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Practices offered £400k emergency fund to ease GP shortage

Exclusive Practices in Essex have been offered a share of a £400k fire-fighting fund after health education chiefs stepped in to help fight the GP recruitment crisis now engulfing the region.

Health Education England (HEE) said it is planning to invest an additional £250,000 in 2014/15 to the £150,000 it provided in 2013/14 to hire locums and increase practice nurse numbers.

Pulse revealed in January that the crisis in the region has seen one permanent GP having to serve more than 8,000 residents in one area in the north-east of the county.

Local leaders and HEE chiefs have said the money will be used in the short term for locum doctors and training nurse practitioners, while longer-term measures include recruitment, return to practice and retention schemes, education and training, practice development support and workforce planning across primary care.

In addition, the LMC has said NHS England local area teams and CCGs in Essex are also ‘looking at making their own contributions’ to help ease the shortage, with increasing GP numbers and practice staff set out as the most urgent priorities.

Pulse revealed last year that practices across the country were finding it increasingly hard to recruit new GPs, with vacancy rates quadrupling in the past two years and as many as one position in 12 unfilled.

Essex LMCs chief executive Dr Brian Balmer warned in January that practices were struggling with recruitment and that general practice could ‘disappear’ in some areas, with residents of Frinton-on-Sea having only one permanent GP to serve more than 8,000 residents.

Rob Bowman, the managing director of HEE’s local team, Essex Workforce Partnership, said it was working together with the local area team, all seven Essex CCGs – led by NHS North East Essex CCG – and the LMC on an Essex-wide approach to supporting primary care.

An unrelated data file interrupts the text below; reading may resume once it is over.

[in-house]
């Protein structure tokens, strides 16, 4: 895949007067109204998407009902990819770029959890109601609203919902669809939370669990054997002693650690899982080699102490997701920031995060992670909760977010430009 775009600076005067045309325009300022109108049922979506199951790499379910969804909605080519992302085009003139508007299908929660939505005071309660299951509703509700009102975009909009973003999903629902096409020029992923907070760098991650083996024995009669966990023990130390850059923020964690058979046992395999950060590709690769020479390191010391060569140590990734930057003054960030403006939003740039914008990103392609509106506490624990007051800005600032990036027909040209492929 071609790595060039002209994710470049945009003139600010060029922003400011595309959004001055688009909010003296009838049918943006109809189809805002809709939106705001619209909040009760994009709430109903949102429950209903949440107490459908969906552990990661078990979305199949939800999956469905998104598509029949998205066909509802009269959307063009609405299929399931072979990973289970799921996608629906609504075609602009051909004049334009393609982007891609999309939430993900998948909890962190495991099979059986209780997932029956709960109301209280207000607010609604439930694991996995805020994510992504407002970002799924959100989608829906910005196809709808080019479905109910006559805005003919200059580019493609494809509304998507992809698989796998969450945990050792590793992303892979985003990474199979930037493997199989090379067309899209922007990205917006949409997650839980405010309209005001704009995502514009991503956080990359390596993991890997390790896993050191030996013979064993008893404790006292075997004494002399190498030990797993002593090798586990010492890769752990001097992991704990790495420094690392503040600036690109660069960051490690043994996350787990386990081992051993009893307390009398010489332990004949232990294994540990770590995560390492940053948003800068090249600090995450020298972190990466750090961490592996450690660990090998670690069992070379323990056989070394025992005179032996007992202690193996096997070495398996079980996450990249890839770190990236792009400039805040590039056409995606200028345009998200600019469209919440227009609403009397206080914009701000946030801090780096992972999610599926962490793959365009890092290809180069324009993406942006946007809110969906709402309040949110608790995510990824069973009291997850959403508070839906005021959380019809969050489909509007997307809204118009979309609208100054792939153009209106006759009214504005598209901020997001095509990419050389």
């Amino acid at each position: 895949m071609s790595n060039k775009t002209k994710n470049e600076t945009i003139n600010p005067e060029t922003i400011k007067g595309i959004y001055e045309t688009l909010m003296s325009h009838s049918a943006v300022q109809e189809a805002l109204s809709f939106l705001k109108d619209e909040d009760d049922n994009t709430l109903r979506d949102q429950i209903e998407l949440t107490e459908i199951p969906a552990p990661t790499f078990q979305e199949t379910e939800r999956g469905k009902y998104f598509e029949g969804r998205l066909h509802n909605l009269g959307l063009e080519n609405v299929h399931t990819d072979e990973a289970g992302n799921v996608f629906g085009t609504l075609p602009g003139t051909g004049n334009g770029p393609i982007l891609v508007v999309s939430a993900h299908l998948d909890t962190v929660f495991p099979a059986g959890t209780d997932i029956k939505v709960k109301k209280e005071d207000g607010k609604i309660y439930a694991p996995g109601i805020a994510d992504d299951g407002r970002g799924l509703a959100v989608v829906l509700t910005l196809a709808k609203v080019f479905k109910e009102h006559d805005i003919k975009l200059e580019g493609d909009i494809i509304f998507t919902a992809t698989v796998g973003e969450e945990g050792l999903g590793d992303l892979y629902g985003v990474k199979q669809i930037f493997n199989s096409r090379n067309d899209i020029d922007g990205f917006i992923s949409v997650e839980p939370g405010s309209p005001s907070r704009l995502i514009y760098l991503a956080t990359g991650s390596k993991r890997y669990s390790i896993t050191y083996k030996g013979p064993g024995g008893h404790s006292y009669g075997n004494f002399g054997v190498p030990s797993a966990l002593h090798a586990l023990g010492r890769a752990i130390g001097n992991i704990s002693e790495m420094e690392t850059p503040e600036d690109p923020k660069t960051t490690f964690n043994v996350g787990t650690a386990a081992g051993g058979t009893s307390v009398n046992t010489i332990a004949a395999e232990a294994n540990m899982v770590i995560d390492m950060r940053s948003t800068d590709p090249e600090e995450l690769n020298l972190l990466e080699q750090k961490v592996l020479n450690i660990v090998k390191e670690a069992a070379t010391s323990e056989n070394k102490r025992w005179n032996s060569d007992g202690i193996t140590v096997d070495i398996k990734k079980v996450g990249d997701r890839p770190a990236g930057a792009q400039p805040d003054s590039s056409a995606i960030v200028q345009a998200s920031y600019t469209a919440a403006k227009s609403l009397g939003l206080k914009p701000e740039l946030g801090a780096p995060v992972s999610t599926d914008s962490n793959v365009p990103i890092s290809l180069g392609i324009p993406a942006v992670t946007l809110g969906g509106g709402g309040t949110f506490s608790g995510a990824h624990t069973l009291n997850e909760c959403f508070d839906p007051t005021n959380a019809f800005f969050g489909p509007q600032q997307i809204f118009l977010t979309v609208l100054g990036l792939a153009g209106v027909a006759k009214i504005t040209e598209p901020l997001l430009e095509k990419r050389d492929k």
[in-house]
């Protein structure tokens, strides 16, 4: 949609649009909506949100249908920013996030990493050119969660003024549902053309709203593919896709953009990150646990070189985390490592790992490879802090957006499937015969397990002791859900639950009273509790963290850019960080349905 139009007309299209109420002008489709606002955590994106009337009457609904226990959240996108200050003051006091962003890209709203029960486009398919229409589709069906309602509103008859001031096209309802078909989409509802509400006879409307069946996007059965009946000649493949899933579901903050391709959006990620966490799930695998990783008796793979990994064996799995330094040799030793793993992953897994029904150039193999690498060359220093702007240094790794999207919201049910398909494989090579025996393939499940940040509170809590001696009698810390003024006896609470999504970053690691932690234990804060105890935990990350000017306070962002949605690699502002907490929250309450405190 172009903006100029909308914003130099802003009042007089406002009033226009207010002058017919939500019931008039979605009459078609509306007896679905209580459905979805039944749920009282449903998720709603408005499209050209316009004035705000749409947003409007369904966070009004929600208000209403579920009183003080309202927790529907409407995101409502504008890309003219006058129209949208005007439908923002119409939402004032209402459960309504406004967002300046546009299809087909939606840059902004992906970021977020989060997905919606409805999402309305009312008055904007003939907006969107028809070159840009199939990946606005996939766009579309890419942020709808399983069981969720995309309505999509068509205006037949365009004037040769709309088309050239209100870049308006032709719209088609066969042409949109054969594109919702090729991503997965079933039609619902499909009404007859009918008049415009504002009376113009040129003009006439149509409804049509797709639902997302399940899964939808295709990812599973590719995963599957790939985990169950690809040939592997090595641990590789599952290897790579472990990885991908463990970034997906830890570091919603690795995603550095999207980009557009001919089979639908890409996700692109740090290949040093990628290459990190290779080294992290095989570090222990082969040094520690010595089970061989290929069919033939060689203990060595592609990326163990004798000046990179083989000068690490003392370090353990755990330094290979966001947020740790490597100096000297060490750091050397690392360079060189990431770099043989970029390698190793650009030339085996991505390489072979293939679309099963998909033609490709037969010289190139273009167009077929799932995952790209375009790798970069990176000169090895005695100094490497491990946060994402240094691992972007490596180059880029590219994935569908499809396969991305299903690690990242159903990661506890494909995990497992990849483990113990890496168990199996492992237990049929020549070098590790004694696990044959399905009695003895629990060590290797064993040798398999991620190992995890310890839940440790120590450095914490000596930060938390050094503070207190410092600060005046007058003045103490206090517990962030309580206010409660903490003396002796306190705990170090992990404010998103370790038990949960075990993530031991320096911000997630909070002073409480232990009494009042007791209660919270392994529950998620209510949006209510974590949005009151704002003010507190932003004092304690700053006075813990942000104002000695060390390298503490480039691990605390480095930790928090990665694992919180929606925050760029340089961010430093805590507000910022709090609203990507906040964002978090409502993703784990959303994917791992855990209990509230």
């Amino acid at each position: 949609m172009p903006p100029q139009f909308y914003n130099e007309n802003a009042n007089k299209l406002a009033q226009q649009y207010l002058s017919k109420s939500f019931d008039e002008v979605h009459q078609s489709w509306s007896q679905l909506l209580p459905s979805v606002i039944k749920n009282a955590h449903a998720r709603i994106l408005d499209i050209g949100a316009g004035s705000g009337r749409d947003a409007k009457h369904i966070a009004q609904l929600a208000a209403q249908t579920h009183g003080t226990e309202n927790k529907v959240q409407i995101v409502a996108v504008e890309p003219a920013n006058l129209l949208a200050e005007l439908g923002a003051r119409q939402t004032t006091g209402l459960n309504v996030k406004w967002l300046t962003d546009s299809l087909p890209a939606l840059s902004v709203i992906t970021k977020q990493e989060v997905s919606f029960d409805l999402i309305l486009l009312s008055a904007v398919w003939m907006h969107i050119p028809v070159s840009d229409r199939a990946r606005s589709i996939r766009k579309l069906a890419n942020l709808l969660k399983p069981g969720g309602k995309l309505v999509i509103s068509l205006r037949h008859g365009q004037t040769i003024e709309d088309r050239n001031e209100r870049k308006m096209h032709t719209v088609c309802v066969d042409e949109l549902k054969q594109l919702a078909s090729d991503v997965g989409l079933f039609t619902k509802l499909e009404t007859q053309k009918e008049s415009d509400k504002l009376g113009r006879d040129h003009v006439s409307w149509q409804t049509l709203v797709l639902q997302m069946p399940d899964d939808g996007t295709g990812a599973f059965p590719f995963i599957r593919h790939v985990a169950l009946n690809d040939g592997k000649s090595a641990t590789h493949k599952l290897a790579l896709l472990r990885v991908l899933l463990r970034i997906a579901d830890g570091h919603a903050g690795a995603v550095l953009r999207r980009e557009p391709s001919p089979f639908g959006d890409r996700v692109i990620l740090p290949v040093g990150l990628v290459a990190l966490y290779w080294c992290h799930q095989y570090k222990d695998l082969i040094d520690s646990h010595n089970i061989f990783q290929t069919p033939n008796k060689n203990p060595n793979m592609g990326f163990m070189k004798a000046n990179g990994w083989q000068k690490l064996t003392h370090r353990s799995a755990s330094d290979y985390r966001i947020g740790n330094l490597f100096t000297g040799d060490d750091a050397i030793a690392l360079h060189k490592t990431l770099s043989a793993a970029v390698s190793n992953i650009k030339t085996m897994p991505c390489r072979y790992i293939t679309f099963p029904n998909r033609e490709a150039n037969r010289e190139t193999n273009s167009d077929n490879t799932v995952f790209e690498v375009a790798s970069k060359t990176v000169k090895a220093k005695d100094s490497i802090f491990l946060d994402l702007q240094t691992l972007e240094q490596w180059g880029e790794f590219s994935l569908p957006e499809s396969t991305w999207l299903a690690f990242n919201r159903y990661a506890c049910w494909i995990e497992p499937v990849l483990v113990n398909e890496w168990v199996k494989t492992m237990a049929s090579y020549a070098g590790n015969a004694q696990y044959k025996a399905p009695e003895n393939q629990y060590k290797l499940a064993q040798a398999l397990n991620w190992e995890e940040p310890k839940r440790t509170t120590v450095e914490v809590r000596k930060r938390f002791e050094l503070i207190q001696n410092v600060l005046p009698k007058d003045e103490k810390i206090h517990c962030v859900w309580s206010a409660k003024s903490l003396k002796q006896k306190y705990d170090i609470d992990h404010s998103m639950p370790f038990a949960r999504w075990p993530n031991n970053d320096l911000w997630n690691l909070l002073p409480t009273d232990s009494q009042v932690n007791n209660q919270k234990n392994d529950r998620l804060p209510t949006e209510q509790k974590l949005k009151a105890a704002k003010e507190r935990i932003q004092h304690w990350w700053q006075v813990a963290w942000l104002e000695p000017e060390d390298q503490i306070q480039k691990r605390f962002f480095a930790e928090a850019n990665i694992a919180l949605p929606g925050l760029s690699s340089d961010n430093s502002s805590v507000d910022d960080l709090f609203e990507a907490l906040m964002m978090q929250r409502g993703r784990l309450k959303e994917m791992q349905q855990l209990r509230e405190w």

He said: ‘This is a priority area for the Essex system and one that all parties acknowledge need this support.’

‘The Essex work is being developed to respond to local needs – taking a short and longer term view of the issues to be addressed and the appropriate actions – but is also in the context of East of England wide and indeed national approaches to primary care.’

‘Our initial focus is on GPs and practice staff but will extend to include the whole primary care workforce.’

Dr Balmer said: ‘It is early days but we have identified funding from our workforce partnership… and we are hoping for contributions from area teams and CCGs but it is difficult to nail them down.’

‘We have early plans for what we will prioritise, what we are wanting to get on with quickly, and it will be support for sessional and locum doctors and nurse apprenticeships to start training up more practice nurses.’

Pulse revealed in January that NHS England was stepping in to help amid the Essex GP shortage.